We’re in Clogh. Clogh, Ballacolla.
This is farming country. Fields, cows and sheds everywhere you look.
Seán is biding his time. A man in a big machine pulls up to shake hands and wish him the best of luck. Seán is well known.
“I try to do a school every day. It’s a great chance to meet people, parents with young families, they’ll be here for 3 to pick up the children.
“They’ll be sitting in their cars, on their mobiles, the days of reading the paper or a magazine are gone. You’ll only have a few minutes, once the kids come out, they’re gone.”
Clever canvassing that.
Sure enough, coming up to 3 o’clock a line of cars forms on the side road alongside Clogh National School.
Right on cue, two other men show up. These boys know their patch and everyone in it. Local knowledge. You can’t beat it.
Martin and Liam Bergin, no relation. Two local farmers.
The canvass commences. The lads know everyone by first name. They are the chairman and secretary of the local Fianna Fáil cumann.
There are parents and grand-parents in the queue of cars waiting to give the children a lift home. The school bus at the main gate collects the remainder of the 82 children which go to Clogh NS.
Seán takes the chance to press the flesh, the parents take the chance to press their case. It’s the transaction and currency on which democracy hinges.
The delays in assessments for children and the cost of having to go private; both parents working, paying the high rate of tax but still forking out for dental and orthodontic treatment; the poor supports for those with disabilities all come up along the line.
“Don’t talk to me, don’t I know, Laois is the worst in the country for the delays. It’s shockin’ the HSE can’t recruit the staff, it’s terrible,” Seán feels their pain. The delays in dental care have been going on for years he says.
“Just because me father voted for ye, doesn’t mean I am,” warns one mother with a car full of kids. Every day is a school day.
“That day is long gone, you just wouldn’t know how anyone is voting anymore,” nods Martin Bergin ruefully. Local knowledge just isn’t what it used to be.
We’re headed for Borris. The Bergins bid us farewell. Their work here is done and are off back to their farms. There are cows calving.
The motorway passes nearby as we head for Borris-in-Ossory.
Borris is bleak. It looks like everything else has passed by as well.
In Borris, a woman waits in the spitting rain for the Local Link bus. There isn’t even a bus shelter.
The Leix County is in a terrible state. It’s a woeful eyesore on the corner.
Deanswood the housing estate down the road is literally falling down. It’s not even categorised as a ‘ghost estate’ as none of the houses were ever even occupied. Apparently built on a swamp.
A bulldozer will be the only solution. Dream homes that turned out to be a nightmare. A stark reminder of the property boom and banking bust that went so sour only a decade ago.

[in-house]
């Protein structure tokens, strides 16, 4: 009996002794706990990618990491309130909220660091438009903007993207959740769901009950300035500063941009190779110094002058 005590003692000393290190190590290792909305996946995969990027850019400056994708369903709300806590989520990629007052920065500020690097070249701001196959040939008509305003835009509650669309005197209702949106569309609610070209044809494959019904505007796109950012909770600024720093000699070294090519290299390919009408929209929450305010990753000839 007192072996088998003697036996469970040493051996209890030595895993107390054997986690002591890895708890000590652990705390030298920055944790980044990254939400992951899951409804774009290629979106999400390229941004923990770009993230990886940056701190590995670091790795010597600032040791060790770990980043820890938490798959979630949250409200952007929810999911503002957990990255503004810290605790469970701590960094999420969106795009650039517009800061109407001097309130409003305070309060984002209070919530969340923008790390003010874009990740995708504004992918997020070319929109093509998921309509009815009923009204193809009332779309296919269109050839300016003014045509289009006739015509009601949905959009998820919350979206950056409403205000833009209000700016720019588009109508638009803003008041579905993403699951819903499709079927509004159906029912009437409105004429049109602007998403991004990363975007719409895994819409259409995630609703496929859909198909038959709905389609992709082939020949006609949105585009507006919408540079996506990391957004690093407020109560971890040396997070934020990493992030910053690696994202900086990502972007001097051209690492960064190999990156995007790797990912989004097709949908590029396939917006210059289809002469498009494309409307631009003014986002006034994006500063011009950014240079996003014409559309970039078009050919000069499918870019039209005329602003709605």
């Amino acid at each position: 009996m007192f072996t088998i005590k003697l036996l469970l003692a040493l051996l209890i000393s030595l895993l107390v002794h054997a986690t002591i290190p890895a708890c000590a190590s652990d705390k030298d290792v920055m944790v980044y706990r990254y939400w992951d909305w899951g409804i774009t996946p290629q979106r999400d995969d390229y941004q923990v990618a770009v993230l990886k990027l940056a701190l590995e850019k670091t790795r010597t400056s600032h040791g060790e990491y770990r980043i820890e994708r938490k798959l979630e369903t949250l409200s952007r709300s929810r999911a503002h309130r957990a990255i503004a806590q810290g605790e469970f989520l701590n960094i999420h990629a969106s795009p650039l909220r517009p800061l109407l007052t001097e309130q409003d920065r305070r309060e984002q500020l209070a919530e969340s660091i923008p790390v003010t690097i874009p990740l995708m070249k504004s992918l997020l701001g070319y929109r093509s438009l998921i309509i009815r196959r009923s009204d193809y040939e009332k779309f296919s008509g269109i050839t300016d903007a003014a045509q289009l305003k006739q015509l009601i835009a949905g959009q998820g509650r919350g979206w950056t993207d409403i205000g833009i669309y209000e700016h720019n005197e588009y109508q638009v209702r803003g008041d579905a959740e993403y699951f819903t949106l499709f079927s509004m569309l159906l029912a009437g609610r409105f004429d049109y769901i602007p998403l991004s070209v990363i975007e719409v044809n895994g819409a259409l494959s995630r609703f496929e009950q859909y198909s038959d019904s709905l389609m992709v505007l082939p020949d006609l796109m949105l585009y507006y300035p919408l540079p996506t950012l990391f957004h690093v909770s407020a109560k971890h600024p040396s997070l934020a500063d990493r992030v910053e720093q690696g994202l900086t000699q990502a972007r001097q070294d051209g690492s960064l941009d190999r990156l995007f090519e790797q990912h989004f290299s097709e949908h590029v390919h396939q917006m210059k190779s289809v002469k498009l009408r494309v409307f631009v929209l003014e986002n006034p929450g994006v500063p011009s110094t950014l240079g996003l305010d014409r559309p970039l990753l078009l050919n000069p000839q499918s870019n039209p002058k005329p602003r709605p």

Borris still bears the scars, these abandoned houses with their smashed windows, derelict doorways, and collapsed roofs like the face of a worse-to-wear down and out, worn out, tired, not a tooth in its head. The row of empty dwellings are hard to fathom in the middle of a housing crisis and homelessness scandal.
The phone rings in Seán’s car. It’s Donal Kelly from Portlaoise offering to help out with the canvass as he’s finished up work early.
Seán advises Donal to ring John Joe, as the Abbeyleix councillor is co-ordinating the team for this evening.
Seán canvasses St Patrick’s Terrace and Slieve Bloom View on his own. He needs little help here. Everyone knows him and he knows them, a word for everyone.
“That was a good canvass,” Seán is pleased, a rare glimpse of confidence.
Right on time his wife Mary arrives. She is accompanied by John Phelan, a Borris man, chairman of the local cumann.
Mary too knows the campaign trail inside out, ever since Séan was elected on his first run for the Dáil in back in 1997. The outgoing chairman of the Public Accounts Committee has added to his vote haul in every election ever since.
Mary takes a break for a quick cup of tea in the garage. John Phelan takes charge. He takes us out the main road towards Derrin. Farmhouses. He knows these fields and these families like the back of his hand; seed, breed and generation. Local knowledge.
Elsewhere Seán’s politically savvy brothers Pádraig, Leo, Jim and Brendan, who co-ordinates it all, are busy on the canvass elsewhere. They are able to cover a lot of ground this way.
There is the Fianna Fáil machine and there is the Flemings.
If Fianna Fáil are the Soldiers of Destiny then the Flemings are its crack unit, its commandos; a lean, mean, canvassing machine.
Don’t be surprised if Seán tops the poll. A Minister for Castletown maybe?
Correction: In an earlier version of this report we incorrectly stated that the pub in Clogh is closed. That is not the case and we sincerely apologise to the proprietors, Marian and Seán Hyland. ‘Mary’s Bar – Foxrock Inn’ is open and trading successfully as a pub and a B&B. Laois Today regrets any confusion or inconvenience.